Tubbataha Logs Day 3: Close Encounter With A Whale Shark

From the Northern Atoll of Tubbataha Reefs, our boat cruised southwards to the Southern Atoll for our third day of diving. As usual, we woke up before six o’clock in the morning and had light snacks before our first dive.

Everybody was enthusiastic, hoping for a great third day of diving in Southern Atoll.

A cute juvenile Flagfin Angelfish

Dive 1: Delsan Wreck (Wow! Diving with a Whale Shark!)

At 0628H, we descended near an old destroyed wreck on a sloping bottom that ends up on a wall dropping to eternity. It was all blue, the vis was not bad though not perfectly good since it was still early. White Tips and Gray Reef Sharks, Giant Trevalies and Tunas graced us on the first few minutes of our dive. Then, on our eighth minutes of diving, it were all buzz and bubbles, everybody was in a hurry, kicking and swimming to get close to this great species – a Whale Shark!

A Whale Shark!

The gently moving six meter long Whale Shark is being followed by numerous Tuna, White Tip Sharks, Remoras and other fishes. I was around 15 meters away from her so I kicked hard to get closer as she gracefully moved away. To our surprise, she turned around, ascended slightly until we were all close to her, around one meter away. She passed right below me, waggling her tail left and right and I was stunned. That was the very first time that I saw a Whale Shark, and it was a close encounter, very close. I could almost touch her.

As the Whale Shark moved away, we were all in jubilation, dancing and exchanging “O” signs and high fives. That was an awesome moment!

The gentle giant was so close to us. I could almost touch her.

We continued our dive and saw more White Tips and Gray Reefs including some juveniles, a rare Yellow Spotted Trevaly and a big School of Jackfish towards our safety stop.

It was a wild 41 minutes of bottom time. When we surfaced, everyone was still in celebration with the Whale Shark sighting.

Dive Profile: Maximum Depth – 35.2 meters/Date-Time of Descend – 08-May-2011 0628H/Bottom Time – 41 minutes/Water Temp – 29°C/Start Air – 3100 PSI/End Air – 700 PSI

A juvenile Sea Turtle

Dive 2: Light House (Hoping for the Hammerheads)

Still high from our Whale Shark encounter on our first dive, we went to another wall near the light house, thus the name of the site. With luck on our side on our first descent, we expected another surprise this time – a Hammerhead Shark perhaps. The other group saw some during the first dive.

We all excitedly descended for another wall and drift diving. This time, more Sharks appeared and they were closer to us. But after the wild encounter with the gentle giant earlier, it seems that Sharks were just common species and the amazement of seeing them subsided, they came and went away, while we were paying attention on looking for other unique species we wanted to see.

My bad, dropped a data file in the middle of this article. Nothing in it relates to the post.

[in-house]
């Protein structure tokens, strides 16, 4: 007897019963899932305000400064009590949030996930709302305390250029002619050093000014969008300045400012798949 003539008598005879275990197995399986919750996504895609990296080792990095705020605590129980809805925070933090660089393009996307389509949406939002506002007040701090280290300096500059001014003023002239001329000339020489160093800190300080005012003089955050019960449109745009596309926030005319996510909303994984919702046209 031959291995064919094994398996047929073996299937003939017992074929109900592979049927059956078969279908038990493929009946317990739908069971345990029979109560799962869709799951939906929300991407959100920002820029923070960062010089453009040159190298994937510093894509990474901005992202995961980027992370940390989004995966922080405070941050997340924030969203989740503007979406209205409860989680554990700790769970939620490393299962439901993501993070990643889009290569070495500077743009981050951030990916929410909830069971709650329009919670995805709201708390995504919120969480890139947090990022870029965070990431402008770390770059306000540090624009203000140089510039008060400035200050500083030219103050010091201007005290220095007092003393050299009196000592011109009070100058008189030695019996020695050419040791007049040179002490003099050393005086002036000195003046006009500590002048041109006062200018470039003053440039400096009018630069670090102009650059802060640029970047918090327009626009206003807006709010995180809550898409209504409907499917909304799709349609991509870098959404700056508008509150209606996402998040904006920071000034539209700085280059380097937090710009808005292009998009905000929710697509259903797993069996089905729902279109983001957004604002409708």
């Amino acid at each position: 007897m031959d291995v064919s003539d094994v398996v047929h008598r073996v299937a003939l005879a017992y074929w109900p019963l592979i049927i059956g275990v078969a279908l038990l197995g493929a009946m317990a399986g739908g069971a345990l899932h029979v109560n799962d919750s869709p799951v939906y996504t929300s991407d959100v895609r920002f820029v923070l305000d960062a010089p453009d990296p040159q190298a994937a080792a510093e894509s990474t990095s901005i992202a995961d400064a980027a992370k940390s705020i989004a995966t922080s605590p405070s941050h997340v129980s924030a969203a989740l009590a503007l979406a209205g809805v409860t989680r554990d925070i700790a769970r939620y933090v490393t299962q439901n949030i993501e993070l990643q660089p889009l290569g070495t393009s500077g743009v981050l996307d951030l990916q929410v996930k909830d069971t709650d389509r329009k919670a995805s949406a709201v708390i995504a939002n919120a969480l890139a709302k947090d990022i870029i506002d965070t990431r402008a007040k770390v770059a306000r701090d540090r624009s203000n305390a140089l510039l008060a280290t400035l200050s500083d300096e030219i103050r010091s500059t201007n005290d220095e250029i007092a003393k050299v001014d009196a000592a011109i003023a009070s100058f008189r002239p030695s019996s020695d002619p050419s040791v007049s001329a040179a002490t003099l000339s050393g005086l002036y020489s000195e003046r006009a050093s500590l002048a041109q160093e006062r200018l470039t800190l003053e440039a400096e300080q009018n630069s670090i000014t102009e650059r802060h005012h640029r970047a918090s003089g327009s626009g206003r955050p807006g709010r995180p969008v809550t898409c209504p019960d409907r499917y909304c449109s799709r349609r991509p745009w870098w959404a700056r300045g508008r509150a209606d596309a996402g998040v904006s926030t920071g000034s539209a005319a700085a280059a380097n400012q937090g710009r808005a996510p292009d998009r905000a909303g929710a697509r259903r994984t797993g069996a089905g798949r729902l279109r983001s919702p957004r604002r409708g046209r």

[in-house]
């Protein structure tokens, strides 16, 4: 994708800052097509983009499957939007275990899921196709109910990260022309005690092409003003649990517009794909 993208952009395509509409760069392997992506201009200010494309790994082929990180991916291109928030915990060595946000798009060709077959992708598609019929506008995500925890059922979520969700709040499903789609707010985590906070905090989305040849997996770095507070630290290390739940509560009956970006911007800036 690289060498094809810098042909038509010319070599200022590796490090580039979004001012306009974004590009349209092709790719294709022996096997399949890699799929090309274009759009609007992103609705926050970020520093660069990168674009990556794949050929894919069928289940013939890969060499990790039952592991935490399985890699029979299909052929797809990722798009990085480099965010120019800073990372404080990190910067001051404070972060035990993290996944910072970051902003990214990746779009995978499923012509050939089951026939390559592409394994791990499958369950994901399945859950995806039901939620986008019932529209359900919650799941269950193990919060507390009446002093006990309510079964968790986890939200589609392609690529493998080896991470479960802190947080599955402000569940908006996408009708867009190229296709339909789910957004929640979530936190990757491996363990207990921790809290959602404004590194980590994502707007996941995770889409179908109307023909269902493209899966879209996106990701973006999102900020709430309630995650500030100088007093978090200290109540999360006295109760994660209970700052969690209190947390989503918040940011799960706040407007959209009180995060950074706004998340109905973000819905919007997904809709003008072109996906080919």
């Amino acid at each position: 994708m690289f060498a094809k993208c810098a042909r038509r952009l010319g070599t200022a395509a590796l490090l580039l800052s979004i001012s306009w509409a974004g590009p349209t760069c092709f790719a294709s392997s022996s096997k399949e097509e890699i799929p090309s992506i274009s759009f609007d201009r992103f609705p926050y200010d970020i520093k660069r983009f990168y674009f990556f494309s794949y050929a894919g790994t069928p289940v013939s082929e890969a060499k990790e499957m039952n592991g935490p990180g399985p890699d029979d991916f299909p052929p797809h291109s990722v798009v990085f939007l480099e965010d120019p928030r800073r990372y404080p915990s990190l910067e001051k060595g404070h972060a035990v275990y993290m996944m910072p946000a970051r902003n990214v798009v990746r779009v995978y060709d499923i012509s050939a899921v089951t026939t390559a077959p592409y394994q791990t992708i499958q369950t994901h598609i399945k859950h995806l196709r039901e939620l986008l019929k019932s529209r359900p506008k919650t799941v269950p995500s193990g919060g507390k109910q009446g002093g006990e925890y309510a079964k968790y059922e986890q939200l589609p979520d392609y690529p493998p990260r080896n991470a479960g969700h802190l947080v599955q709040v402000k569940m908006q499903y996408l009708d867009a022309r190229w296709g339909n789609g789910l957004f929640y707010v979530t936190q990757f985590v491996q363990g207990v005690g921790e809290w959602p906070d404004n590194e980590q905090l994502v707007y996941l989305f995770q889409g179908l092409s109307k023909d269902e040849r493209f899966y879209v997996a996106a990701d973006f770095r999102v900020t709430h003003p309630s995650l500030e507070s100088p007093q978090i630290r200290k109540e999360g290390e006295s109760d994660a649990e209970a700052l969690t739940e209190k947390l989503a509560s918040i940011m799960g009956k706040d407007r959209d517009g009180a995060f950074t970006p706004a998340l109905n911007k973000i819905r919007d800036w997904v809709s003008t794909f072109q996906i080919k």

After the wild first dive, Sharks sightings that follow seemed ordinary

The dive went through without any hint of Hammerhead or even another Manta sighting. Just more Sharks, Sea Turtles, a pair of Barracudas, more Sweetlips, Morays, Tuna, Trevaly and other pelagic and tropical species.

A relaxing dive, we all agreed in the surface. The overcast sky seemed sympathizing with our failed expectation. Shortly after, it rained.

Dive Profile: Maximum Depth – 18.9 meters/Date-Time of Descend – 08-May-2011 1025H/Bottom Time – 54 minutes/Water Temp – 29°C/Start Air – 3000 PSI/End Air – 800 PSI

A pair of Many-Spotted Sweetlips

Dive 3: Black Rock (Triggerfish Holes in the Wall)

The choppy water was enough reason to defer our third dive and cancel the fourth. When the conditions were already favorable, we descended to another wall, the site they call Black Rock, still hoping for more sightings of rare species – Mola Mola, Hammerheads, more Mantas and Whale Sharks but not the dangerous Tiger Shark seen by the other group.

Redtoothed Triggerfish hiding in a hole

The site is a beautiful wall that serve as home to a lot of Redtoothed Triggerfish. It was so amazing to see these blue creatures as they try to hide and lie in the small holes of the wall, with their tails exposed outside. I tried touching ones tail but it was slippery and it pushed itself more inside.

We didn’t see what we wanted to see, the Whale Shark sighting on the first dive was perhaps the peak. It was a good and relaxing dive though, seeing more Sea Turtles, different kinds of Triggerfish, more Sharks, Moray Eels, Sweetlips, Snappers, Gropers, Surgeons, other pelagics and tropical species.

School of Jacks

It was already getting dark when we surfaced, the water was choppy and the rain persisted. Other group insisted for a night dive, but ours decided to call it a day. With a close encounter to a Whale and other Sharks species, School of Jacks, Barracudas, Huge Tunas, Sea Turtles and other pelagics, we all greed that we had enough… more than enough 🙂

Dive Profile: Maximum Depth – 18.1 meters/Date-Time of Descend – 08-May-2011 1609H/Bottom Time – 49 minutes/Water Temp – 30°C/Start Air – 3000 PSI/End Air – 700 PSI

Sea Cucumber


  1. reshiel

    hi!love this site.

    Tubbataha is an expensive place. When I asked the tour guide (when I went in Puerto Prinsesa), how much will I spend in this tour,she said 50k.so i did not push through. But I really love to experience to be with the beauty of the sea.

  2. Wow, ang pangarap kong lugar…
    Sana makapunta din ako dito…

    Salamat po sa Pag share…

  3. LeStSkY

    hanep ka tlga gel haha.. lufet.. kabday ko yan lol 🙂

  4. waaa. Nakakainggit naman Angel. Too bad I can’t dive.

  5. please stop posting, this jealousy is killing me! after ko malibot ang pinas underwater naman. iniinggit mo ako ng todo-todo

  6. It’s a beautiful world under the sea 🙂 I am fascinated. I am now contemplating on graduating from snorkeling.

Comments are closed.